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Future is fully charged with new battery technology

Future is fully charged with new battery technology

Professor Maria Forsyth. Credit: ARC Industrial Transformation Training Centre in Future Energy Storage Technologies.

The rechargeable Lithium-ion (LI) battery has become a ubiquitous technology that underpins our lives, powering our mobile devices and electric cars, as well as providing efficient storage for renewably-generated electricity. But there is still an enormous research effort underway to increase their efficiency and reliability, as the technologies of the future will have even greater thirst for the portable energy power of batteries. Professor Maria Forsyth, a former ARC Australian Laureate Fellow at Deakin University, is Director of the ARC Industrial Transformation Training Centre in Future Energy Storage Technologies (storEnergy) and is determined that the next battery technology break through will have a manufacturing home in Australia.

The research teams at storEnergy are working with LI local Australian companies and organisations to push the frontiers of battery technology in different ways. Some teams are focussed on improving existing LI cells, to make them higher energy density. Other teams are exploring new battery formulations, such as replacing lithium with sodium, which is more readily available and more environmentally friendly.

‘One of our partner companies, CALIX Ltd, based in Bacchus Marsh just outside Melbourne – whose expertise is in high surface area inorganic materials, such as oxides for the agricultural industry – is now exploring using their unique calcining method for the manufacture of oxide for more sustainable, high performance electrodes,’ says Professor Forsyth.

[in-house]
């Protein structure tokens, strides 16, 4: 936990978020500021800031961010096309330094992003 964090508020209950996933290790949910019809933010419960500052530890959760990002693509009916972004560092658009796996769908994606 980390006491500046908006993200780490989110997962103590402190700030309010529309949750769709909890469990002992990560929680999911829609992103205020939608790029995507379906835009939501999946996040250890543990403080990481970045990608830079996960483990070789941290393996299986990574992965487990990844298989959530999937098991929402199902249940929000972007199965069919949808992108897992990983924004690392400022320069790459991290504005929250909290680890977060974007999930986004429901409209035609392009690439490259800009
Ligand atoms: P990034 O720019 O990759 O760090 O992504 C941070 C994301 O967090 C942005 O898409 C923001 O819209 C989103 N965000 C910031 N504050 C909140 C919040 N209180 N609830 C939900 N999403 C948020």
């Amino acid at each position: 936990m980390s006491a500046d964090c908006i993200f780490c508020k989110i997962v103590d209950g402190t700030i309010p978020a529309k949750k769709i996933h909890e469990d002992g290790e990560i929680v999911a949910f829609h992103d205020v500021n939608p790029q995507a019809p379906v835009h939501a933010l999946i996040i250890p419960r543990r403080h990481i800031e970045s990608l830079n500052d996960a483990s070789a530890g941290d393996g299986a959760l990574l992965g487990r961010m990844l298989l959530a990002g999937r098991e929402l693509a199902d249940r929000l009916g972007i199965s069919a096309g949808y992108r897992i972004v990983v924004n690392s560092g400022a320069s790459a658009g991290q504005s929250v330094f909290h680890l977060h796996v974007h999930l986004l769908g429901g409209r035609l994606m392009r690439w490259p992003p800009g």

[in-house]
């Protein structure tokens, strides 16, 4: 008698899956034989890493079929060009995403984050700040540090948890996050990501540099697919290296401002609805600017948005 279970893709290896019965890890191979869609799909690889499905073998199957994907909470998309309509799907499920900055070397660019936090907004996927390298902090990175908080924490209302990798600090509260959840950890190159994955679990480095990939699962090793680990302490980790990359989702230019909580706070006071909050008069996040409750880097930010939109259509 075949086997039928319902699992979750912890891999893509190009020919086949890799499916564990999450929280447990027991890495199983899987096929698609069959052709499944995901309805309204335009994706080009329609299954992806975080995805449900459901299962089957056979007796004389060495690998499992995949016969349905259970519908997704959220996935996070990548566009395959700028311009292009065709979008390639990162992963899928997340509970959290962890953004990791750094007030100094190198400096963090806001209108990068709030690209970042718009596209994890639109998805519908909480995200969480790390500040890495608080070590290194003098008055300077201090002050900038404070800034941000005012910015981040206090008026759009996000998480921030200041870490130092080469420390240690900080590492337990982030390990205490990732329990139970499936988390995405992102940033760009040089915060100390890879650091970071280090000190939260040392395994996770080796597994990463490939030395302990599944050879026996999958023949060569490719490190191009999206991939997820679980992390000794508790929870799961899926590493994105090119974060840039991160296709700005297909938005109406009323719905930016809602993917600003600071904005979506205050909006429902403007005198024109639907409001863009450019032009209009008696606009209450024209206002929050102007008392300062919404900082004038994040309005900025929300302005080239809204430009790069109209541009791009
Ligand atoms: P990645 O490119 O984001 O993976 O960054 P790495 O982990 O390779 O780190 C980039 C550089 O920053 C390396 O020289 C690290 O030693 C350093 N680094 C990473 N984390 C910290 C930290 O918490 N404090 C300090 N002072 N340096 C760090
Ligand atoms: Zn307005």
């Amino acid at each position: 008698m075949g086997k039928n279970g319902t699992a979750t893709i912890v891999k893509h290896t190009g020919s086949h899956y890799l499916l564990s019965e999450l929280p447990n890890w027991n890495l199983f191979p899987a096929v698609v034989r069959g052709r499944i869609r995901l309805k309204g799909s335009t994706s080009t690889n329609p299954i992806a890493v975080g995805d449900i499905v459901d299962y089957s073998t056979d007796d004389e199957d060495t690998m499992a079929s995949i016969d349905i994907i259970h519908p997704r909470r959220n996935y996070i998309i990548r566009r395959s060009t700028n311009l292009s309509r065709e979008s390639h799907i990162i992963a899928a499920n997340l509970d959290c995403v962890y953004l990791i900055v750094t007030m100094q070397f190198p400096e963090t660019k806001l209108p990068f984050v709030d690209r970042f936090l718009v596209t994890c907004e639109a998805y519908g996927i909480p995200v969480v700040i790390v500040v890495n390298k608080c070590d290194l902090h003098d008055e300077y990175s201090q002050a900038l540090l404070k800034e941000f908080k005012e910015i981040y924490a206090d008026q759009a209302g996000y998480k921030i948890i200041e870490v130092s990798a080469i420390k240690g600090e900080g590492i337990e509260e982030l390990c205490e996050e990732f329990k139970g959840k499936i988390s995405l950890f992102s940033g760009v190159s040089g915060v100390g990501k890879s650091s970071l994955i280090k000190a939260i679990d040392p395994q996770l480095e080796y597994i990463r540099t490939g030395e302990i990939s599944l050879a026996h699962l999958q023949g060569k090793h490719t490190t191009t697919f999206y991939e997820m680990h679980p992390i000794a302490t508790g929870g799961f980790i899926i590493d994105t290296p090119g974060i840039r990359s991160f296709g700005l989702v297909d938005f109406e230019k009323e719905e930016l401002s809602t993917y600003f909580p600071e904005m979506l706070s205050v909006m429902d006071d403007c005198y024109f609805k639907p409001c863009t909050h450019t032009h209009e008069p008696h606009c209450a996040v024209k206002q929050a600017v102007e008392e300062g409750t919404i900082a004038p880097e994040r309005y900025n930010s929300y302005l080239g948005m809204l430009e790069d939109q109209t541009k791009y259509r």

With strong industry interest in making Australia a world leader in battery manufacturing technology, Professor Forsyth and her team at storEnergy are welding together the strands of research, engineering and manufacturing expertise to create the foundations for a viable battery industry on these shores.

Meanwhile, storEnergy Chief Investigator, Professor Jennifer Pringle at Deakin University, is working with Boron Molecular Inc. to develop the manufacturing processes for electrolyte components, including polymers and the special salts that go into batteries, to be up-scaled, and to make them cleaner and cheaper.

Professor Forsyth says that the current LI cell dates from 1992, and that the markets are now at the tipping point for deciding what the next generation of batteries will be and who will make them – driven by the need for new kinds of batteries with different properties.

‘I’m so excited for what is happening now in Australia, the forces are aligning, and there is real potential for the birth of a new industry from the translation of Australia’s research efforts,’ says Professor Forsyth.

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